It’s bad enough to for Kevin Miller and Mark Mathis lie and deceive to get interviews. It’s laughable to expell the people you interviewed and filmed from a movie decrying persecution. It’s ludicrous to pick on science blogger PZ Myers and miss major author Richard Dawkins. But to steal intellectual property from Harvard University and science-movie-makers XVIVO is going too far. It seems that religion excuses everything.

Read “Expelled: Plagiarism will do that for you.”

Miss Quote-mine is at it again

Dense O’Leary, a dim-bulb journalist and cdesign proponentist, has been regaling anyone who will listen with tales of the dangerous PZ Myers who might have plotted to disrupt an advance screening of the movie Expelled , in which he was featured, and for which he had registered under his own name. Diffidently I point out that she wasn’t there. By all eye-witness accounts, the assistant producer vetted the guest list and decided to turn Prof. Myers away at the door. That was an ill-judged show of spite and cowardice that violates the registering site’s privacy policy. But the producers have tried to hide their movie from both movie reviewers and the scientifically literate.

Dense quotes something about PZ breaking out the steel-toed boots and brass knuckles, trying to imply that he was talking about the movie. But that would be a lie. The quote-mine queen had to go back to 2005 to find something that sounded vicious enough for her. And naturally she dug it out of a completely different topic, one that is worth getting passionate about, even if the boots are rhetorical.

Of course, she’s just following her mentors at the “Discovery” institute. Jonathan Witt used the same quote about disagreements in evolutionary theory. PZ reports:

Because we think the unqualified lawyers, philosophers, bibliolaters, and kooks of the Discovery Institute deserve no place in the curriculum, we must also be planning to snuff out other unconventional thinkers.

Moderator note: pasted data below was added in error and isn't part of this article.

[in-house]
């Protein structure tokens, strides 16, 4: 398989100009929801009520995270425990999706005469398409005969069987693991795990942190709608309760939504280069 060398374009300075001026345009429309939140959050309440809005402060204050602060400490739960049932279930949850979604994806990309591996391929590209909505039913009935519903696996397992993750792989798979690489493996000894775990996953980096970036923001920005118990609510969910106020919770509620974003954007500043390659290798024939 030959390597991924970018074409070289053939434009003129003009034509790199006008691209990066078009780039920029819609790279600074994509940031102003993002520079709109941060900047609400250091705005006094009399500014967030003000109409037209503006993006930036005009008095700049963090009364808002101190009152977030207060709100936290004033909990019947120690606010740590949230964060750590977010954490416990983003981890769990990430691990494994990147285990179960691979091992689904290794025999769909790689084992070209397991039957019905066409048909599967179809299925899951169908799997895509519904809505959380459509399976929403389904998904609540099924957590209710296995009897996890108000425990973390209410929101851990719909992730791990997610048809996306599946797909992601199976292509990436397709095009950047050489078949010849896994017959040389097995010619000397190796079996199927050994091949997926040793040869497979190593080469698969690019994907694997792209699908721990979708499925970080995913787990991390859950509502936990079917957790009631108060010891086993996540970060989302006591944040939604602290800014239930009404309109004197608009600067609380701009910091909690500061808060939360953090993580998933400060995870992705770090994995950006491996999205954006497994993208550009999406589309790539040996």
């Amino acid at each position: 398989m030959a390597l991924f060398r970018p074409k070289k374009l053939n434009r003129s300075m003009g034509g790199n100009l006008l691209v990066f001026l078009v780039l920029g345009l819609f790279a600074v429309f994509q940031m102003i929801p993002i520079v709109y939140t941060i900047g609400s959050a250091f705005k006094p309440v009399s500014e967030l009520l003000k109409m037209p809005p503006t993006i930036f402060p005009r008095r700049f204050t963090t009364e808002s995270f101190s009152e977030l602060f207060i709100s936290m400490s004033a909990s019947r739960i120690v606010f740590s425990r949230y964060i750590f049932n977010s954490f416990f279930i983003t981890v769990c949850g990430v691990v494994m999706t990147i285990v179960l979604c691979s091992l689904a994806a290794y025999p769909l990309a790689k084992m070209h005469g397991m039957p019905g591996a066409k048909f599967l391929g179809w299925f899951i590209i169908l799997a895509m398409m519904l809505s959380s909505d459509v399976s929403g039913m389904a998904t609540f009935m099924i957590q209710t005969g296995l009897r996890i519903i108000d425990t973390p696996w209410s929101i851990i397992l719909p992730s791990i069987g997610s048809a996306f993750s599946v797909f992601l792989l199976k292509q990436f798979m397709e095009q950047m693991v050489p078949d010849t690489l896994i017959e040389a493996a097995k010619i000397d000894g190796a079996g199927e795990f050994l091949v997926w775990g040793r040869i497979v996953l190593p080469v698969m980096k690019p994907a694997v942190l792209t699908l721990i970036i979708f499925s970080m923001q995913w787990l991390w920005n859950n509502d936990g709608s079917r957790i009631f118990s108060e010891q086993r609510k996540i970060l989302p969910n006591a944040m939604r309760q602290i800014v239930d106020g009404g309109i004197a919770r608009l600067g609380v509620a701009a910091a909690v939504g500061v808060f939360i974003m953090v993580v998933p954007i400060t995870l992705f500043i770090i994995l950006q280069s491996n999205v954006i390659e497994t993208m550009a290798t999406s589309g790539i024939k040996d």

“According to the Darwinists’ Ohio logic, scientists who merely point out weaknesses in Darwinism (Stephen Jay Gould, Franklin Harold, Stuart Kauffman, etc., etc.), are arguing for intelligent design, are card-carrying design theorists. That means they’re fair game: break out the steel-toed boots and brass knuckles. (See “No more coffee for Mr. Witt.”)

funny pictures
(More funny pictures)

What Prof. Myers actually said, after he discovered that he’d been lied to and tricked into doing an interview for a pro-ID propaganda movie, was that he’d go to the movie and cheer loudly at his 30 seconds onscreen. And I think he was kidding.

PZ Myers
I will go see this movie, and I will cheer loudly at my 30 seconds or whatever on the screen, and I will certainly disembowel its arguments here and in any print venue that wants me. That’s going to be fun.

Here’s the original context of the ‘steel-toed boots’ remark:


John Hawks thinks there’s too much “foaming at the mouth” over Bush’s support for Intelligent Design creationism.

I want to improve the teaching of evolution. Taking an adversarial position toward religious viewpoints or political parties is not the way to make education better. Sometimes such conflicts are unavoidable. Some religious beliefs are just scientifically wrong. The Earth was not created 6,000 years ago, and any scientific understanding of the past must repudiate this particular religious view. But many deeply religious people, and entire faiths, have no conflict with evolution. Even so, they may believe that alternative views should be available in schools.

Would it help to have a biology teacher call a child’s parents “lunatics”? Certainly not. But parents, community members, churches, and other people that children know and respect are precisely the people that one is attacking, when one uses derisive rhetoric. —John Hawks

PZ MyersThere is a bit of truth here terribly wrongly applied. It is correct that if I were talking to a student or a parent, trying to persuade them to abandon misbegotten notions of creationism that are affecting the student’s ability to be a good biologist, I wouldn’t call them lunatics. It isn’t very effective to try and persuade an individual by calling them idiots, and in most cases I don’t think the creationist students I occasionally get are idiots—just sadly misled.